For those of us who study the very early history of the airplane, the sight and sound of a World War I rotary engine running is a thrill that leaves a lasting impression. To fly in a rotary powered World War I airplane is a transformative experience. A few weeks ago I was transformed. I had the opportunity to fly in a Sopwith 1 ½ Strutter, a First World War British two-seater, powered by an original Gnome rotary engine. I’m still giddy over having flown a rotary engine powered airplane, and everyone at the Museum is jealous, including our Director, General Dailey, one of the most experienced pilots I know.
The rotary aircraft engine was an imaginative design that emerged just after the birth of flight, was the power plant for many of the most famous aircraft in the pioneer era through World War I, and was obsolete by 1920. Most engines, be they in-line, V-arrangement, or radial (cylinders in star orientation around the crankcase) have a rotating crankshaft to which the pistons are connected that transform the combustion of fuel and air into mechanical output, which in turn spins the propeller. With a rotary engine, the design concept was reversed. The crankshaft was stationary, attached to the airframe, and the rest of the entire engine, propeller attached, spun. The design had two principal advantages. First, the spinning cylinders provided excellent cooling to the engine. Second, the rotary configuration offered a good power output to weight ratio. These early power plants produced relatively low horsepower, so weight was a critical factor in the overall performance of the engine. The rotaries had major drawbacks, such as the shedding of cylinders from the spinning engine and a tendency to catch fire. But in the early days of aviation these hazards were outweighed by the relatively good power output for the engine’s weight. By the 1920s, equal and better performance was achieved with stationary cylinder engines and the rotary quickly disappeared from the scene.
The rotary engine was an interesting technological design, but it has acquired an interesting cultural status among those drawn to the early years of flight as well. It had a unique sound because the engine typically ran at full power or was off, producing a seemingly alarming rhythm to the uninitiated. Its castor oil lubricant, spewing effusively from the spinning cylinders, produced a distinctive odor. There was the pronounced torque of the whirling engine and propeller combination affecting the stability of the airplane. All these characteristics, unique to the short-lived rotary engine, made it famous, and are coveted to experience by any modern enthusiast of World War I aviation. Today, there are few places where these near-century old engines come to life. There are a handful of flying aircraft museums that occasionally fly airplanes with rotaries for the public, and there is a small number of private vintage aircraft owners who take to the air behind these amazing engines. I was fortunate to grow up not far from one these special settings where rotary powered airplanes regularly flew—the Old Rhinebeck Aerodrome Museum near Poughkeepsie, New York. Beginning as a teenager in the 1970s, I would frequent the Aerodrome often to watch the air shows and talk with the pilots. It was where my love of early aviation took hold. Over the years, no matter how many times I saw, heard, and yes, smelled, the rotary engines flying up at Old Rhinebeck, I was always captivated. Since that time, one of the experiences at the very top of my curatorial bucket list has been to fly in a rotary engine powered World War I airplane. This past December, after nearly three decades of curating the early history of the airplane at the National Air and Space Museum, I was fortunate and privileged to have crossed this off my list.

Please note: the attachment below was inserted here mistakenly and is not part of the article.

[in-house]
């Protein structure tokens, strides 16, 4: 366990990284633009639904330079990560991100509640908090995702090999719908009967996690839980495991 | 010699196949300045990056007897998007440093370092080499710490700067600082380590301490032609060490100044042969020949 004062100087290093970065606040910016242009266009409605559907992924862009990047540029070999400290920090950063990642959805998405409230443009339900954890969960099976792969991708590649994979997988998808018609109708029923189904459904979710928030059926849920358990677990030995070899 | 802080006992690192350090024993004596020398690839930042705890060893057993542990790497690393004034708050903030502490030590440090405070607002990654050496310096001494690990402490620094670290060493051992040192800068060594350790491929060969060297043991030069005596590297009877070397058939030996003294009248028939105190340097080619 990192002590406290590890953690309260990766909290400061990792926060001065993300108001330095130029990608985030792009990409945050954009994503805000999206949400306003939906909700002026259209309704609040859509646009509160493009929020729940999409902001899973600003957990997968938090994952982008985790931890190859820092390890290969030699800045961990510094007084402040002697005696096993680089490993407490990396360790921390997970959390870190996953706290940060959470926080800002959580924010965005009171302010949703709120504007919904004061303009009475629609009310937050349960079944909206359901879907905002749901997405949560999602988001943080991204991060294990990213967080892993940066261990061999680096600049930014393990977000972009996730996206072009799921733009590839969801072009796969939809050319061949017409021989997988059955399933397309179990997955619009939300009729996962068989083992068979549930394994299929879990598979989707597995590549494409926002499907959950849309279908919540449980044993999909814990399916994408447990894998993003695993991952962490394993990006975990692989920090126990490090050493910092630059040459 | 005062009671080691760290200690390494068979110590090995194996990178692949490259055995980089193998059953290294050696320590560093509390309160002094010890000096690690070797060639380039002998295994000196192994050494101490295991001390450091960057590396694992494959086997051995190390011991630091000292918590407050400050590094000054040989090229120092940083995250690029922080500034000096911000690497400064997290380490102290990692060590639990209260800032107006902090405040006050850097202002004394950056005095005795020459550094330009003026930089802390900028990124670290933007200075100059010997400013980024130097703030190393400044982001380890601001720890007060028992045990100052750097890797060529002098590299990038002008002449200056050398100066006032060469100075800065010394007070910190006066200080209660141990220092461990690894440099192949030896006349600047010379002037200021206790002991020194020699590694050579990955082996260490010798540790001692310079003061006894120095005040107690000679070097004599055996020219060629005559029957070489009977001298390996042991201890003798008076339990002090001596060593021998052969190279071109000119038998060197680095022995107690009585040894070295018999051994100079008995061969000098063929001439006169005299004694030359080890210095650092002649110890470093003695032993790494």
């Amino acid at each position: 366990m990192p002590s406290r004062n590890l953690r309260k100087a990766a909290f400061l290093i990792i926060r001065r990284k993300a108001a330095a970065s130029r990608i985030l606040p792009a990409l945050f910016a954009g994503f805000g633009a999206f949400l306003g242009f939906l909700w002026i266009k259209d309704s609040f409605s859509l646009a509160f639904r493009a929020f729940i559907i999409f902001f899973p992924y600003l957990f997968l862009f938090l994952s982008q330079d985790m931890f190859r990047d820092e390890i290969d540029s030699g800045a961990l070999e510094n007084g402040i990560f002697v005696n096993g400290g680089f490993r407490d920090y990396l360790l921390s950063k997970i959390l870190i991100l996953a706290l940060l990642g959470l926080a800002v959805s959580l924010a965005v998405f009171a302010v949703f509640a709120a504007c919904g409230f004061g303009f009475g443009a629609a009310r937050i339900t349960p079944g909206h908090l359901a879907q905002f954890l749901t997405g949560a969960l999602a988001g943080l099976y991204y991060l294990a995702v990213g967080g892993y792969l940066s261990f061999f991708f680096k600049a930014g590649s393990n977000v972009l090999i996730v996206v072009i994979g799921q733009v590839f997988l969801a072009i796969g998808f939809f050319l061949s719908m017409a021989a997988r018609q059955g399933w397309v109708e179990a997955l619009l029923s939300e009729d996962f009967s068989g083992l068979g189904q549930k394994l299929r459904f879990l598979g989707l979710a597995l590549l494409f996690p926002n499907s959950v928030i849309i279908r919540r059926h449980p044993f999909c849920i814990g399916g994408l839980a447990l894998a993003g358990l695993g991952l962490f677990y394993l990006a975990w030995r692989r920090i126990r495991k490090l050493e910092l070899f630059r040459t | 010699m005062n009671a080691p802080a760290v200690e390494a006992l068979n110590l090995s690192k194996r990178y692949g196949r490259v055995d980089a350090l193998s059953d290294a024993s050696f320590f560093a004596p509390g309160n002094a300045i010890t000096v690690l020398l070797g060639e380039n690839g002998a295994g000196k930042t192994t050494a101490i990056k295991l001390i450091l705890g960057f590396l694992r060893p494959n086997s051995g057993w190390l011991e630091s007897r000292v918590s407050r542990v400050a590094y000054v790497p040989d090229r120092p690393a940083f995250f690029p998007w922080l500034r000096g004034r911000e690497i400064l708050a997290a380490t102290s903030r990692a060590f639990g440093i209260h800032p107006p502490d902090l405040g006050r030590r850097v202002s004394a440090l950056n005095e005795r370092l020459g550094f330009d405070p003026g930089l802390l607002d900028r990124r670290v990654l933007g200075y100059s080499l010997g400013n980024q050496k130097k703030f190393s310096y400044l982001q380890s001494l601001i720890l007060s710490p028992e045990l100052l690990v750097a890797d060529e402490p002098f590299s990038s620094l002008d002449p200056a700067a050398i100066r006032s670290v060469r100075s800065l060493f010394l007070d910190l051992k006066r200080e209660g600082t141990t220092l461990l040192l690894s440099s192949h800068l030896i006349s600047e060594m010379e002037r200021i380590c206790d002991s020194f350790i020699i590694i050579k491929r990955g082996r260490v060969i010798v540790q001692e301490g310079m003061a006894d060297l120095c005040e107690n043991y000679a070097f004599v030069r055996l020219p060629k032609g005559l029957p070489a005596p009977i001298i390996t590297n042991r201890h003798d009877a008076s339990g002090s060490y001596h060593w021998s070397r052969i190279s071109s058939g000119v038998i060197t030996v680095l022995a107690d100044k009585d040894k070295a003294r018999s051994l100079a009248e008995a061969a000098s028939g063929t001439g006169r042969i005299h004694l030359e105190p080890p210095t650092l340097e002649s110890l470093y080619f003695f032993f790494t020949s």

A supporter and great friend to the Museum, who has a personal collection of more than two dozen flying World War I airplanes, invited me to his home and private airfield to treat me to a flying experience of a lifetime. He knew of my longtime desire to fly in one of these airplanes that I have so passionately studied, and we talked about doing it for a couple of years. In December, the circumstances were right, the weather was good, and the opportunity finally arrived. Most of the aircraft in his collection are reproduction airframes, but nearly all have original World War I engines. Lucky for me, one of these airplanes is a two-seater—a Sopwith 1 ½ Strutter. On a crisp and clear Sunday morning, we pulled up to the airfield. There, sitting out on the grass strip, with no evidence of the 21st century in sight, just like it was 1916, was the airplane ready to be propped. After donning the traditional leather flying helmet and goggles we climbed into the Sopwith, and then the moment came. The Gnome rotary roared to life. After a brief taxi to get into take-off position, the engine was brought to full power and in just a short distance we were airborne. My host circled around the field a few times and then he signaled it was my turn at the controls. I couldn’t believe it. Here I was actually flying a World War I rotary engine powered biplane. The sound, the feel of the controls, the open cockpit—all the things I had read about and studied were now part of my personal experience. After a few more minutes of pure flying joy, we landed. Out of the airplane we discussed our “mission” as pilots always do, with smiles on our faces. It was a truly remarkable experience for me. The next time I lecture at the Museum about World War I flying, more so than ever before, I will feel confident that I know what I am talking about. I’ve done it.
Peter Jakab is associate director and curator of early flight at the National Air and Space Museum.